Do You See Your Calling?

What exactly is this mysterious encounter – the “Call of God?” Perhaps it is not easily defined or relatable but we are certain that every true preacher of the gospel of Jesus Christ must have experienced – a Call.

“For ye see your calling, brethren, how that not many wise men after the flesh, not many mighty, not many noble, are called: But God hath chosen the foolish things of the world to confound the wise; and God hath chosen the weak things of the world to confound the things which are mighty; And base things of the world, and things which are despised, hath God chosen, yea, and things which are not, to bring to nought things that are:” (I Cor. 1:26-28)

God said to the believers at Antioch, to separate Barnabas and Saul for the particular task He had in mind. There were many others in the church at Antioch but it was only Barnabas and Saul who received God’s call to a specific task. He did not call Lucius or Simeon or Manaen or any of the others named in this church. The call of God is personal. He still calls particular people to particular places for particular purposes.

We must notice that Barnabas and Saul were “set apart for the work to which I have called them.” This was something in the mind of God determined in ages past. Churches, neighbors, friends or kinfolk do not “call” the servant of God. Resumes and recommendations do not place men in divinely appointed positions. The call of God is providential. A man can no more send himself into the pulpit than he can send himself to China as an official ambassador from the USA. A Gospel minister must be God-called.

Our first “call” of God was one of conviction – it was the gospel’s call to our sinful heart to abandon sin – all of God’s children must receive and obey this call. However, the preacher’s calling is not so much one of conviction as it is of apprehension – a true anxiety of spirit and mind – brought about by a spiritual awareness of a great spiritual need. The need? The need of the gospel’s declaration. For the called man of God who once was called by the gospel from sin now finds himself the voice of the call of the gospel to sinners and the expounder of spiritual truths to the saints of the Most High.

No prophet in the Bible applied for the job. They preached because God called them. Preachers are called men of God not in a profession chosen by mere human preferences or occupied for personal pleasure or promotion – they preach out of necessity – a necessity divinely stimulated. 1 Cor 9:16-19 “Yet when I preach the gospel, I cannot boast, for I am compelled to preach. Woe to me if I do not preach the gospel! If I preach voluntarily, I have a reward; if not voluntarily, I am simply discharging the trust committed to me. What then is my reward? Just this: that in preaching the gospel I may offer it free of charge, and so not make use of my rights in preaching it. Though I am free and belong to no man, I make myself a slave to everyone, to win as many as possible.” A calling like Paul’s, makes one feel, that preaching is a MUST.

The Call creates an insatiable hunger – a hunger for God’s Word. God told Ezekiel to eat the words He was giving him to preach. Ezekiel was to take God’s message and internalize it so he could preach it with conviction and power. Preaching was meant to be done with emotion, feeling, and conviction.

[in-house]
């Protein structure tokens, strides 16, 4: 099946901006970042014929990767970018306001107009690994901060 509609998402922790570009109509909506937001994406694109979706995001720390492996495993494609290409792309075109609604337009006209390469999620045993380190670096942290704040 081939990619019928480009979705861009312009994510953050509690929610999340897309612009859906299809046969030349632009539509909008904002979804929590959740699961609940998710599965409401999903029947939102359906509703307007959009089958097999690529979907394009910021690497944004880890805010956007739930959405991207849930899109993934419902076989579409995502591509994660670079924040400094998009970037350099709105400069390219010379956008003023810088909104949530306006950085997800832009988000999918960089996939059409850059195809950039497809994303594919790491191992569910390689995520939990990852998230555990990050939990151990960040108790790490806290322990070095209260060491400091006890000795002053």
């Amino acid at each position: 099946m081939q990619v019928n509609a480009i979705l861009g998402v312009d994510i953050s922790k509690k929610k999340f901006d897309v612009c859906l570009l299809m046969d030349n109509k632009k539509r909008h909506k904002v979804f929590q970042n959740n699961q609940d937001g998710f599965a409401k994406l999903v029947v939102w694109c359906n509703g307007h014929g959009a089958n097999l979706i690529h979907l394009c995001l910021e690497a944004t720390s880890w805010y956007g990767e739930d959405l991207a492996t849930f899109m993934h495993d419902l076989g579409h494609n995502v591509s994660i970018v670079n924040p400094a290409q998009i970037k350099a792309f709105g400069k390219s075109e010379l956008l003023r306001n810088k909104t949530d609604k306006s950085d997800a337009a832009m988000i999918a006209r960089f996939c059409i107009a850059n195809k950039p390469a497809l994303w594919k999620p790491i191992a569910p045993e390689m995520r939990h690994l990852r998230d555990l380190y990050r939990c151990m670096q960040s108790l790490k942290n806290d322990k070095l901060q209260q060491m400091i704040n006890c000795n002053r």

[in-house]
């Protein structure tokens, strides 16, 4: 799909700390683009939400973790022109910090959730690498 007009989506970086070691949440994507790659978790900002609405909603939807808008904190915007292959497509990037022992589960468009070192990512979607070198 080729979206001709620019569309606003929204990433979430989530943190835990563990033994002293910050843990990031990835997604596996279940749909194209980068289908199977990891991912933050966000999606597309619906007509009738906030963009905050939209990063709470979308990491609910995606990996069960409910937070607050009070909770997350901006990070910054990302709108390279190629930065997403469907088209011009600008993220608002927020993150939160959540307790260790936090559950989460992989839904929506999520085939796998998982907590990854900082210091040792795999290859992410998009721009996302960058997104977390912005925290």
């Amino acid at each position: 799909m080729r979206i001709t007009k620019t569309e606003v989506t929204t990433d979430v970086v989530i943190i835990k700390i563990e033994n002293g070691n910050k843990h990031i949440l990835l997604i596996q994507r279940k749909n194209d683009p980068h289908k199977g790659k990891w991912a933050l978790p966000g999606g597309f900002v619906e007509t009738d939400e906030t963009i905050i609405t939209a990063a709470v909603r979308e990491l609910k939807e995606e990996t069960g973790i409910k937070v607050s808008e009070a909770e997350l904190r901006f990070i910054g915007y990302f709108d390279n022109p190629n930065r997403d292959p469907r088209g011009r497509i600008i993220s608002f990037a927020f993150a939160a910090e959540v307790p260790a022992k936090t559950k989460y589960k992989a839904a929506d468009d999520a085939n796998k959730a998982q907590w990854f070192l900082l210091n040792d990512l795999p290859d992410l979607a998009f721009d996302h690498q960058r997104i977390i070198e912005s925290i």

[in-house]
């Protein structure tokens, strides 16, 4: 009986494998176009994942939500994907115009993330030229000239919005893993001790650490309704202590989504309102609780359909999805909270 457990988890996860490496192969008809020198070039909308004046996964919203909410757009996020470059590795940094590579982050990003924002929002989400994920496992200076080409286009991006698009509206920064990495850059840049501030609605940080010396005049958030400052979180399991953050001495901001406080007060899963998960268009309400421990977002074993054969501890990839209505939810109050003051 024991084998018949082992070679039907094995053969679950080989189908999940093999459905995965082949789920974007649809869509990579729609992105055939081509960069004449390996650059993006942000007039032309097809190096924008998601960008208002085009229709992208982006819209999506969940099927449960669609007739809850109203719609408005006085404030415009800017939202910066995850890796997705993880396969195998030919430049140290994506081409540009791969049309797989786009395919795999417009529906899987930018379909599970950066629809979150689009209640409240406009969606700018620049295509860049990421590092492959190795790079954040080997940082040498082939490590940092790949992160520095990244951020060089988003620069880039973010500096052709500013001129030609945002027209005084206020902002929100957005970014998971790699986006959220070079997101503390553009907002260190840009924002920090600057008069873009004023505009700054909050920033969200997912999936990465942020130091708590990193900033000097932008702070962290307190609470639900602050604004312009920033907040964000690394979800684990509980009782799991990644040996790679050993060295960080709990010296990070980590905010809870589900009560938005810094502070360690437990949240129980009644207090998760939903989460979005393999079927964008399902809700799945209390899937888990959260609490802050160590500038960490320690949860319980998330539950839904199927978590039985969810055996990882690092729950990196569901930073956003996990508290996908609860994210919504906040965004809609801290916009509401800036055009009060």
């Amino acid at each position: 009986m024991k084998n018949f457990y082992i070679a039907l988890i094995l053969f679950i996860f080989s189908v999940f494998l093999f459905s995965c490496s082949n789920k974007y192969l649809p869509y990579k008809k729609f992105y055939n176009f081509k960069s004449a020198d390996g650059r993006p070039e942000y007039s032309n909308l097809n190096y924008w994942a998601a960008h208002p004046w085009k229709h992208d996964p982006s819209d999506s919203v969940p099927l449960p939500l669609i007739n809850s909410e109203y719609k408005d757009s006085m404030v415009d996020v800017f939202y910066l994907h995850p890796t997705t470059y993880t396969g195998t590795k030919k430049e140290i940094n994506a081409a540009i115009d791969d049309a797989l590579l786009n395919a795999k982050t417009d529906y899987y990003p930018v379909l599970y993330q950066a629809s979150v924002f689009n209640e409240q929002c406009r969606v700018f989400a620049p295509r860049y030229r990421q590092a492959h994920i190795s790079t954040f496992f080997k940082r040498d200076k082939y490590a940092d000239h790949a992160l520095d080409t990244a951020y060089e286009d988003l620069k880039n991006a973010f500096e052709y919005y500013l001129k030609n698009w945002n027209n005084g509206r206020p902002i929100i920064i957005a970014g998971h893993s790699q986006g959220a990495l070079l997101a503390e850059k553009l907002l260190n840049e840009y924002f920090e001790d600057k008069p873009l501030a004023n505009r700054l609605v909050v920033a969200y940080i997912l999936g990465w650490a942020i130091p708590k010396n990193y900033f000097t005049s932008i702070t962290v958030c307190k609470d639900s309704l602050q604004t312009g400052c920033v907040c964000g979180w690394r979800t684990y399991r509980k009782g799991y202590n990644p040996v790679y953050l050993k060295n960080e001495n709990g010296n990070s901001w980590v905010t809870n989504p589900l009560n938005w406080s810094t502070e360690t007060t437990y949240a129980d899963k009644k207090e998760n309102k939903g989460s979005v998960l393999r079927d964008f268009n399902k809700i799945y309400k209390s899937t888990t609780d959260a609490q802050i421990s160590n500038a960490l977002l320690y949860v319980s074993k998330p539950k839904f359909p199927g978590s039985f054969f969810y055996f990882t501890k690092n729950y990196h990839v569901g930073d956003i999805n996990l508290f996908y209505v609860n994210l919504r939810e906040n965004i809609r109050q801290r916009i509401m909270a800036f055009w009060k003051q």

A faithful preacher is a formidable weapon in the hands of God. God told Ezekiel the people to whom he would be preaching were obstinate and stubborn, but he was to preach to them anyway. He was to preach and keep on preaching. His success would not be measured in terms of the people’s response, but in terms of his obedience. To love to preach is one thing; to love those to whom we preach is another. A God who cares cannot be represented by those who don’t.

Which “call” are we speaking of, the first call of invitation or the second call (some time later) of inspiration or the third call (much later) of introspection or the fourth call (much, much later) of inability or the fifth call (a lifetime after) of in-retrospect? or of (probably more to come) ….. ?? After all it is a “calling” – indicating an ongoing process.

The “call” is not just a one time experience. The “call” seems to go-with-the-man rather than become a historic one-time-event. Also the initial “call” seems to be many divergent things that come to focus in time – more than an out-of-the-blue happening it comes as a result of many different ingredients converging on the heart and mind. The “call” only operates in certain spiritual atmospheres. Like rain, it must have the proper setting to become a reality.

A call of God is more readily heard in a man’s prayers than seen in his pulpit posture. The call can only be heard with the ears of the heart. The call is a quite voice of divine guidance rather than the roar of a crowd. The call is the beckoning of God not the allure of fame. The call of God is an invitation to sacrifice rather than a program for financial success. The call – a mystery indeed but God’s man will have experienced it and will forever be humbled to have heard it!


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